For many of us our experience of the US-Mexico border is one of seemingly endless custom lines, traffic noise and congestion, and the long wait for an agent to review our documents. That’s because most of us are just passing through, on our way to beaches in the south and back to our homes in the north. But what about the people who live on either side – how does the border that divides two countries, and all too often families as well, impact the people and communities that live within its shadow?
A research project headed up by multiple-PIs Cheryl Cherpitel and Guilherme Borges hopes to find out by studying Mexican-origin adults living in three paired metropolitan areas, called sister cities, at the Texas-Mexico border. They will also include two non-border cities, one on each side of the border, to see how they compare. They’ll be looking at alcohol consumption, drug use, and rates of alcohol abuse and dependence among residents of the border cities versus the people living in the non-border cities. The study will also assess how mobility – the ability to travel across the border – affects alcohol and drug use.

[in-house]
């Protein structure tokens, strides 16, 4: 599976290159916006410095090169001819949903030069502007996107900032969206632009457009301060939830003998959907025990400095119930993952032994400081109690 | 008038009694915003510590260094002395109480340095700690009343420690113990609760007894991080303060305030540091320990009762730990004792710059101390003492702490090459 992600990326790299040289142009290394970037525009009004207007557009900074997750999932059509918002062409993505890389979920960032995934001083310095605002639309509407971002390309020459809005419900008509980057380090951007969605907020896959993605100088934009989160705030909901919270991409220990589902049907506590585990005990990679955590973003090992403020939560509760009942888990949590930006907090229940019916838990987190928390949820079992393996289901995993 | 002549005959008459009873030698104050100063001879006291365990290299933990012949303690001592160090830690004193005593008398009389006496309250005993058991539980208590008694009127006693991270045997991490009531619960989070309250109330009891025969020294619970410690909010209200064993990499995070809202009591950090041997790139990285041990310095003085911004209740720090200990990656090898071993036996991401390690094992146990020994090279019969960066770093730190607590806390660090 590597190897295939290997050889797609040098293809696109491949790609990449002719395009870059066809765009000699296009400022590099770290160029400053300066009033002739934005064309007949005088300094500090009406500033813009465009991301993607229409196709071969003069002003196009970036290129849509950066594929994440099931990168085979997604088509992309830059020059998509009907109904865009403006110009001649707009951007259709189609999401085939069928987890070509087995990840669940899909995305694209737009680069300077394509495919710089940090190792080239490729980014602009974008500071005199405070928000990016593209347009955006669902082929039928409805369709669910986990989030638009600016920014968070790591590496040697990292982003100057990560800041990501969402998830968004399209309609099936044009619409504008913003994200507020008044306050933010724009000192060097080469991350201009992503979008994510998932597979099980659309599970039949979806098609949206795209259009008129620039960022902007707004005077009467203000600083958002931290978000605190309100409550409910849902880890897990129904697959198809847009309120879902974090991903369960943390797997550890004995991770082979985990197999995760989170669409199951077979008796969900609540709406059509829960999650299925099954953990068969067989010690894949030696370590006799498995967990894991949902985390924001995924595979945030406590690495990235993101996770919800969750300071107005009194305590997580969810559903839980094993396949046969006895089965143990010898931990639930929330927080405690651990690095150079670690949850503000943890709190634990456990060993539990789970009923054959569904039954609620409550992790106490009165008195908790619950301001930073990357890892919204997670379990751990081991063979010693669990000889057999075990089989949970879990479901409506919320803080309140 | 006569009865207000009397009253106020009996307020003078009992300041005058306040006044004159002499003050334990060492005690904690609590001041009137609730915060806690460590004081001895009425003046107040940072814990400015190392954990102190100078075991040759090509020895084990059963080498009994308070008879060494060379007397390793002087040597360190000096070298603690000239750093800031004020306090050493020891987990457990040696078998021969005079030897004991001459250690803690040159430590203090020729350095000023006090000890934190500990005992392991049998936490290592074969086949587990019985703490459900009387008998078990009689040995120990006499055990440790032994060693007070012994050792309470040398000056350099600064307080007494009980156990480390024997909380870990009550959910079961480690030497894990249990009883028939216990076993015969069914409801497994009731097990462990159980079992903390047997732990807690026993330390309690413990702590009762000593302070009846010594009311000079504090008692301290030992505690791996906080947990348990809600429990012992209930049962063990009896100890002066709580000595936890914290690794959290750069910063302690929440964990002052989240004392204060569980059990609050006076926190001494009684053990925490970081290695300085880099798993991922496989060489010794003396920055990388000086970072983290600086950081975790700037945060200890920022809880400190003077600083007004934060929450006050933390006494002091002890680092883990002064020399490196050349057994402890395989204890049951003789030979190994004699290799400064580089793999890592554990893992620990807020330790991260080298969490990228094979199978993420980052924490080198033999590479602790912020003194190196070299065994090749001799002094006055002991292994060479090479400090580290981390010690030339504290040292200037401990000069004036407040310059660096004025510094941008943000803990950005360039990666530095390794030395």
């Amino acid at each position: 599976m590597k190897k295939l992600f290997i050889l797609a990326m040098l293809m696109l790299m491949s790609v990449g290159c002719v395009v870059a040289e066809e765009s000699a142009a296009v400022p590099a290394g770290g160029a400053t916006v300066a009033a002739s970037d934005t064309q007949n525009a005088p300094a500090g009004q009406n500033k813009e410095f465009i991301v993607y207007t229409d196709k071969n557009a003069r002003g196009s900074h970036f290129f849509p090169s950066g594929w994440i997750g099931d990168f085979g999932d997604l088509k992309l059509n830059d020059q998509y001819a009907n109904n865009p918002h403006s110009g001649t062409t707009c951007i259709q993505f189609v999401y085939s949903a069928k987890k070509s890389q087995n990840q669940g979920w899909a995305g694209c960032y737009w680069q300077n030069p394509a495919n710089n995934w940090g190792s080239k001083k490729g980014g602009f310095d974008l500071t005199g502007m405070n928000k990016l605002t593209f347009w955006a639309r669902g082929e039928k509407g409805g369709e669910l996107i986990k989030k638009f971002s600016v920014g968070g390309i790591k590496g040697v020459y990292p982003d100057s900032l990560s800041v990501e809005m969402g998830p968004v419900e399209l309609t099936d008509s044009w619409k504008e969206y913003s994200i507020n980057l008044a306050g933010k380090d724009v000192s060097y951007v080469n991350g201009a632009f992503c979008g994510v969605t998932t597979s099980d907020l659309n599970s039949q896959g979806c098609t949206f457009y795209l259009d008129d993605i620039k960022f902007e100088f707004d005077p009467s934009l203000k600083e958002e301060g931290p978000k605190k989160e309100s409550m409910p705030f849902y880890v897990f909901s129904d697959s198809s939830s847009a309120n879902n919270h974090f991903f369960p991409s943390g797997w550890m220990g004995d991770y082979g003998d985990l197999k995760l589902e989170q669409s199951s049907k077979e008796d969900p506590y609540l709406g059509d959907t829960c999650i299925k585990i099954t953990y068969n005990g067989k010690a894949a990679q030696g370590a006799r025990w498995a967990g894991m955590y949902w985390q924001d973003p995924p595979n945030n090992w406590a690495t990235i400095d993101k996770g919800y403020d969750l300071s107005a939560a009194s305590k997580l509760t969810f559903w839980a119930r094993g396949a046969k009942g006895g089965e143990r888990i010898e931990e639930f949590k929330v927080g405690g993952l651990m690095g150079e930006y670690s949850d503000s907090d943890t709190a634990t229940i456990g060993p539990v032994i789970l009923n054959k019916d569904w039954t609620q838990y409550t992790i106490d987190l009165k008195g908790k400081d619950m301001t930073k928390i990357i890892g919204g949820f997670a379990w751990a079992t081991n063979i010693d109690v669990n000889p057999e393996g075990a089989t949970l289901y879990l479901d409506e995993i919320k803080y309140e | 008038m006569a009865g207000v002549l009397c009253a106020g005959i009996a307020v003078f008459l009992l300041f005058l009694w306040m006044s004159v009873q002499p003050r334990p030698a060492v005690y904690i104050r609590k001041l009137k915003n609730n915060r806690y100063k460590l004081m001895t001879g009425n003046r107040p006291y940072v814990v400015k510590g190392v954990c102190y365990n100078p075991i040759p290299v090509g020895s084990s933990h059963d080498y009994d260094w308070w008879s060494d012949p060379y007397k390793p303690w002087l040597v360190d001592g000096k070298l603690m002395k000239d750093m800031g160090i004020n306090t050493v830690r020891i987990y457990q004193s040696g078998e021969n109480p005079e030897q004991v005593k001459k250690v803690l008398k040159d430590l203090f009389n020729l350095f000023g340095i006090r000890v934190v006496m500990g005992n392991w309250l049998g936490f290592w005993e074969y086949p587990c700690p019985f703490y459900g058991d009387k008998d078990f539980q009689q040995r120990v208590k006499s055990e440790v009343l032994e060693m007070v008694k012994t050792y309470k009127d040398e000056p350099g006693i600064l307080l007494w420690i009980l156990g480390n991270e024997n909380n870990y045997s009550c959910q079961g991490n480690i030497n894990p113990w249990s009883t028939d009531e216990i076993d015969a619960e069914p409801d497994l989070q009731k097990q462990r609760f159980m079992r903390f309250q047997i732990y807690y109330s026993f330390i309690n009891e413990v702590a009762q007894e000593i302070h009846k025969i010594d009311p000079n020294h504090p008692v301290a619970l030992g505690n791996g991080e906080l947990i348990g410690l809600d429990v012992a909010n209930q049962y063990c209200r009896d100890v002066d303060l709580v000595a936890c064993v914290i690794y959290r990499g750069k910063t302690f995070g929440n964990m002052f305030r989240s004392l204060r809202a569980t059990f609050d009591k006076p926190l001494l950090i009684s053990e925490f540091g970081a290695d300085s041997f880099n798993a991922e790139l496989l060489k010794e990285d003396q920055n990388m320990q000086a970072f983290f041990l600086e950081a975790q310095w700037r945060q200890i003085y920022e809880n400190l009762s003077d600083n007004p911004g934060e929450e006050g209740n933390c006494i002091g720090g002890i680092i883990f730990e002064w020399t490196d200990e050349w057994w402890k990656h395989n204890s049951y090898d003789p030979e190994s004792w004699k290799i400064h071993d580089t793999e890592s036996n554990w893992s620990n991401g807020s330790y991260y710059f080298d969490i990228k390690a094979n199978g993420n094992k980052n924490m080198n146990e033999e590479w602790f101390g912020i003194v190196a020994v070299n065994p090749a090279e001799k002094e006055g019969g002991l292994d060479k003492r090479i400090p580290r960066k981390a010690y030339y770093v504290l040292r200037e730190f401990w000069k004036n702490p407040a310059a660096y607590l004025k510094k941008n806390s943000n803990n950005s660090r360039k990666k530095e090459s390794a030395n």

Door-to-door, in-person interviews were collected on 2,336 Mexican-origin adults over the age of 18 living in the border cities of Laredo, McAllen and Brownsville, Texas and in the non-border city of San Antonio, Texas, and 2,460 adults over the age of 18 living in the border cities of Nuevo Laredo, Reynosa and Matamoros, Mexico, and the non-border city of Monterrey, Mexico.
The researchers hope that study findings will help to inform intervention and prevention strategies for residents living on both sides of the border as well as within the broader Mexican-origin community as more individuals living close to the border move to the US.
Cherpitel C.J., Ye Y., Bond J., Zemore S.E., Borges G., Greenfield T.K. (2015). Border effects on DSM-5 alcohol use disorders on both sides of the U.S.-Mexico border. Drug and Alcohol Dependence, Jan. 19 Abstract or Full Text
Borges G., Zamora B., Garcia J., Orozco R., Cherpitel C.J., Zemore S., Breslau J. (2015). Symptoms of anxiety on both sides of the US-Mexico border: the role of immigration. Journal of Psychiatric Research, 61 46-51 Abstract or Full Text